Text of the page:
The Macintosh operating system was referred to as “system” thorough version 7.5. Version 7.5.1 used “OS” in the startup splash screen, and the name formally acquired the “OS” with “Mac OS 7.6” as a response to the clone program. If writing about an older Mac, I’d use “system 7.0” or “OS 9.1” for example.
In this case, the operating system has expanded to run iPods, iPhones and the iPad. Consider that “The iTunes Music Store” became “iTunes” when Apple started selling movies, TV shows, audio books and so on.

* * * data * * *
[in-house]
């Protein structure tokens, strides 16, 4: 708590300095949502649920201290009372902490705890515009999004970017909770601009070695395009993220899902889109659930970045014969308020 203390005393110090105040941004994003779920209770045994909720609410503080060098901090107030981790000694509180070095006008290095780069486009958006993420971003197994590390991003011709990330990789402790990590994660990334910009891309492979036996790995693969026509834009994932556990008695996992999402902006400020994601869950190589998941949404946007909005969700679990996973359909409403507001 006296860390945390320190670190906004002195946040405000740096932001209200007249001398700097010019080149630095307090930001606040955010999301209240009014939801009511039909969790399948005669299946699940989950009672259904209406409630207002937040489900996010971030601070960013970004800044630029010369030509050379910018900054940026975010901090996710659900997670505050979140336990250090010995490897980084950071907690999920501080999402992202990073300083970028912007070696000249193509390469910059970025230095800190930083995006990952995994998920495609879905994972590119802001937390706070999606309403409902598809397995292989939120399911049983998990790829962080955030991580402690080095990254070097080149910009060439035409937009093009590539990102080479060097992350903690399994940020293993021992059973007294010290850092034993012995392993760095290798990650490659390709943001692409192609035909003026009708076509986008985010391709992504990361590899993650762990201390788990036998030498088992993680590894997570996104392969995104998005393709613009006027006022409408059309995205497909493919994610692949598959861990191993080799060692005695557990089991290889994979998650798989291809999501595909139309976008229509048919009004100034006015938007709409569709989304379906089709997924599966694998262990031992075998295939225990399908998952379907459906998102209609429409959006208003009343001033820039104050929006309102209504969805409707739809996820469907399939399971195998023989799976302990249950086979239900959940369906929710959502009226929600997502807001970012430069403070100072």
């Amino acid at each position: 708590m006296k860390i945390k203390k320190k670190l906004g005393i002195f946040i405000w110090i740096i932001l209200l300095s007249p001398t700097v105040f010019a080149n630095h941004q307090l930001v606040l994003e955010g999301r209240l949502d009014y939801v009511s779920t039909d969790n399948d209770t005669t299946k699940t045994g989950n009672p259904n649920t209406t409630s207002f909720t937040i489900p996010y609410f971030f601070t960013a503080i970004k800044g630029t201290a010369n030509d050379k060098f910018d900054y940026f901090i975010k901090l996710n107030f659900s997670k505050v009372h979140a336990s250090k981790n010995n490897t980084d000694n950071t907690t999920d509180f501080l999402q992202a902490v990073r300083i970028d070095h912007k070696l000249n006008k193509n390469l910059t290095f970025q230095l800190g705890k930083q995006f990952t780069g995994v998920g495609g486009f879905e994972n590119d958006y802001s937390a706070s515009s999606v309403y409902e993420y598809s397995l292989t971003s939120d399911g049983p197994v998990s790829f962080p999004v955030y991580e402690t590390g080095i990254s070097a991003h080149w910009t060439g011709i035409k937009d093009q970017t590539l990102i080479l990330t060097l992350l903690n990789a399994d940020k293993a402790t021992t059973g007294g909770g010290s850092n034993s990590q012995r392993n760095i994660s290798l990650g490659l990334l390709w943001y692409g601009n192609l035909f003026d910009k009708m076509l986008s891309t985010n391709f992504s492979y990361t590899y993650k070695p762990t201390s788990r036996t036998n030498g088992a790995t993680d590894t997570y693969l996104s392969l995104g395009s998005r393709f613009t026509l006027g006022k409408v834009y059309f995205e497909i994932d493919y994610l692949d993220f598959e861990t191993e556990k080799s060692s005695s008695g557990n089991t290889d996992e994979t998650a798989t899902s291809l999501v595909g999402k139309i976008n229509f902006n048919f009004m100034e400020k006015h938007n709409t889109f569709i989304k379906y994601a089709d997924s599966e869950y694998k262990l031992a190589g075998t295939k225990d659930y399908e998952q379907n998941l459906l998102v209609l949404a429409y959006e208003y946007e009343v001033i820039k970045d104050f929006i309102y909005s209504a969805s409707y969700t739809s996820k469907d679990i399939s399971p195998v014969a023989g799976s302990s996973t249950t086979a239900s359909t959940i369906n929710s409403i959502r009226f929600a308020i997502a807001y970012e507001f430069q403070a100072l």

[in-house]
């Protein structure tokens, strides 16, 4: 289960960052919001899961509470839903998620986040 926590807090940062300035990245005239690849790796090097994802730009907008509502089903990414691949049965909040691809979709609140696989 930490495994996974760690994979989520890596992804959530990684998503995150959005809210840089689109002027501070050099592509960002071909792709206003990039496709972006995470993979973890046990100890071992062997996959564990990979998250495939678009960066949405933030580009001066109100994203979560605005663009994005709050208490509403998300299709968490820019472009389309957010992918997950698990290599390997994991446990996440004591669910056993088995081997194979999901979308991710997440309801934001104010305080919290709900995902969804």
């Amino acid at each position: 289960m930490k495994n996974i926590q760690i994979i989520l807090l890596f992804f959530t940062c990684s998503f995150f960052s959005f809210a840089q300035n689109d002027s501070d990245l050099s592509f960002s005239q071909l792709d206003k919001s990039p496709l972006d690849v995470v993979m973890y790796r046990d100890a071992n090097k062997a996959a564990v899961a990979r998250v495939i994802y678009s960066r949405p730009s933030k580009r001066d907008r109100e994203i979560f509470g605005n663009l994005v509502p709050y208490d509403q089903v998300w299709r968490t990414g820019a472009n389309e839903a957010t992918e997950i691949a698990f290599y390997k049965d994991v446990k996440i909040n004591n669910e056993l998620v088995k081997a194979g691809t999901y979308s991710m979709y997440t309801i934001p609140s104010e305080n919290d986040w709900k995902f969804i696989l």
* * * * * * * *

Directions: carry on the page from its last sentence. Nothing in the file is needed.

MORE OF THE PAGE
In the App Store today I noticed that Apple is indeed using “iOS” to refer to older versions of the system; the iBooks page notes that the app works with “…iOS 3.2 or later.”
“iOS” it is then.
Update: John Gruber confirms that iOS 3.2, currently running on the iPad, is a separate fork from iOS 4. I always assumed that wasn’t the case.